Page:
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David Tolin
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Sylvus wrote:
Round = a full time around the table.
Turn = a single individual's turn.

Based on reading I am honestly VERY suprised at how little damage you took from the other quests. You can spend no more than two turns (or rounds for that matter) giving up life before you are at the 2HP lower limit you discussed. It would take at least three rounds to defeat either the Picts or the Saxons even once and you are discussing doing it 5 times.


Four times, actually. Heroism bumped one of the victories up to a two-sword affair.

Sylvus wrote:
If you committed 2 knights each to those quests (leaving NONE on the others) it would still take at least 9 full game rounds to claim 5 victories. I am not even including having to go BACK to camelot to replenish your hands (assuming the four of you were acutally lucky enough to have an initial draw each of 1-5 valued fight cards / which still leaves a 5th Saxon/Pict defeat you had, REQUIRING you to go back to Camelot for cards)

9 game rounds = 36 total dark turns of which only 8 could be dodged through giving up life (based on your 2 life statement). That still leaves 28 dark turns unnaccounted for. If you pushed your ultimate limit of siege engines (ie putting 11 on the board) that still leaves 17 more dark turns.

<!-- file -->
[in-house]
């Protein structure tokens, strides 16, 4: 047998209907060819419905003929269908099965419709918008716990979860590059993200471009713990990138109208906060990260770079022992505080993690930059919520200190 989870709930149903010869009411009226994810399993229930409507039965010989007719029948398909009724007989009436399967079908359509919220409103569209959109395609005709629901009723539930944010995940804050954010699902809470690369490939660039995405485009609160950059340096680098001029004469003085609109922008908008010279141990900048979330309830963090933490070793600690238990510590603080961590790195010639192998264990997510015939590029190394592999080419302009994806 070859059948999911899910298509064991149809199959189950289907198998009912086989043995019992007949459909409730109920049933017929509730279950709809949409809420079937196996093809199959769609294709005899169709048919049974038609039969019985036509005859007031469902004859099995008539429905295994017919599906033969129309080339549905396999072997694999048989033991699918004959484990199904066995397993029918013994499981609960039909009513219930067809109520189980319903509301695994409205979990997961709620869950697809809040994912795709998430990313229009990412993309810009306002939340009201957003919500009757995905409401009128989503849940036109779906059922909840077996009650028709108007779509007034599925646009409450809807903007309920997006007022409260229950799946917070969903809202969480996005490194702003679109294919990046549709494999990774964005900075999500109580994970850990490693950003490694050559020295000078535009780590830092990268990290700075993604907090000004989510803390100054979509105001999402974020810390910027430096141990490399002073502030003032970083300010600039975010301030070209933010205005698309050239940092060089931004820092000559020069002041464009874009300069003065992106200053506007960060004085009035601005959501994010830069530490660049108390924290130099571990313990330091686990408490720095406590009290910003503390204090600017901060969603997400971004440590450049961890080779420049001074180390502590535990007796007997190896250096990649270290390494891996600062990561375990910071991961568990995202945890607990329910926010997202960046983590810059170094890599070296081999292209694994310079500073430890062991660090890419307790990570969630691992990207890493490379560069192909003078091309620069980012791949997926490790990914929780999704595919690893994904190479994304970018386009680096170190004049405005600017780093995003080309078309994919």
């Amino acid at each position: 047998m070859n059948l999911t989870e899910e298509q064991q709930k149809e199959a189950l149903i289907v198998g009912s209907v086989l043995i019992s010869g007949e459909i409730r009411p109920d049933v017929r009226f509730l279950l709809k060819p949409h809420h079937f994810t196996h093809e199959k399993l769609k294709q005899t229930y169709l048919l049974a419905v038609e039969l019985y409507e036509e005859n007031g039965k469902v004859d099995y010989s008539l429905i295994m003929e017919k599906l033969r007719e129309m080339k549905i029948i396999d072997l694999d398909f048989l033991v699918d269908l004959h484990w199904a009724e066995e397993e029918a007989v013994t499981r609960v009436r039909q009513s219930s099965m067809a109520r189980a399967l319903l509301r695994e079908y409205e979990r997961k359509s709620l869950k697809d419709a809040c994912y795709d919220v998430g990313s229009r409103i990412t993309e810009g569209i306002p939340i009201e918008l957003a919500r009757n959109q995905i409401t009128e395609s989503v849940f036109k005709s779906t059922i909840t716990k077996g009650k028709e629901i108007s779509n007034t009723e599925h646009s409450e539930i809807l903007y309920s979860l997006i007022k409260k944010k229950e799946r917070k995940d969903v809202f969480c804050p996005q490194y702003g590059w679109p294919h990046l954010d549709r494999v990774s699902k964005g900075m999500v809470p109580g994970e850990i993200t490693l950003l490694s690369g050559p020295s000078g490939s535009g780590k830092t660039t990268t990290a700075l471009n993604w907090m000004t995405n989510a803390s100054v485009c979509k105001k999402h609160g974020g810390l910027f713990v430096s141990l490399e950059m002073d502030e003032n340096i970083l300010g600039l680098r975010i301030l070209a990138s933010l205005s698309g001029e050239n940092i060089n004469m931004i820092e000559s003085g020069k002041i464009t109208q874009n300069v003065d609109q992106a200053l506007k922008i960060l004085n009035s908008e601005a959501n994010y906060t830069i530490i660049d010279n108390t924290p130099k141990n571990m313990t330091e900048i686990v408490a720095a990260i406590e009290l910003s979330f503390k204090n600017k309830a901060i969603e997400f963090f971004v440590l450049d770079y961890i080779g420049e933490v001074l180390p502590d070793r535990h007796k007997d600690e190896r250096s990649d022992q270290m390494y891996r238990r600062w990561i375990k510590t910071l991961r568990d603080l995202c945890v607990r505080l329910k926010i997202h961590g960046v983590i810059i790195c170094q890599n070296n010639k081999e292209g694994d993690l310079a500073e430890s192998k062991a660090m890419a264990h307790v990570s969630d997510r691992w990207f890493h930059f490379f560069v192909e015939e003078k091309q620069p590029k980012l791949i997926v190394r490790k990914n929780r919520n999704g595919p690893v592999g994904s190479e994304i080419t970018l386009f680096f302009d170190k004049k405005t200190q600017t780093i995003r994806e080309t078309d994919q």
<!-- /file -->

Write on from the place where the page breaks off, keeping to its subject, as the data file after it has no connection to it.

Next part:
I suppose you could have gotten lucky and drawn ALL 12 possible Saxon/Pict/Mercenary cards as you were doing this, however the odds staggering.


Well, as I remember it, let me explain how we managed it:

First, few of us ever went back to Camelot for cards. Galahad defeated the first Pict war while alone on the space because the other two knights had no cards to play and were forced to leave. Thus, he earned 4 more cards, which set him up for the Saxon war. Also, one of those cards was Fate, which he played for his special action the next turn, allowing all others to draw a white card. The white card he drew for this was Reinforcements, which he used the next turn to draw 4 additional cards for himself. This left him in a good position for defeating the Saxon war and then the next Pict war. Since I was playing Galahad, I don't really remember how everyone else fared on their hand sizes, but I do know that Gawain was doing just fine by drawing three every once in a while. Convocation was also played once, as I remember. The three knights at the Grail Quest shared 7 more cards, too. Cards just didn't seem to be in short supply--though neither deck was exhausted during this game. The white deck came closest, where we came within the last 2 cards.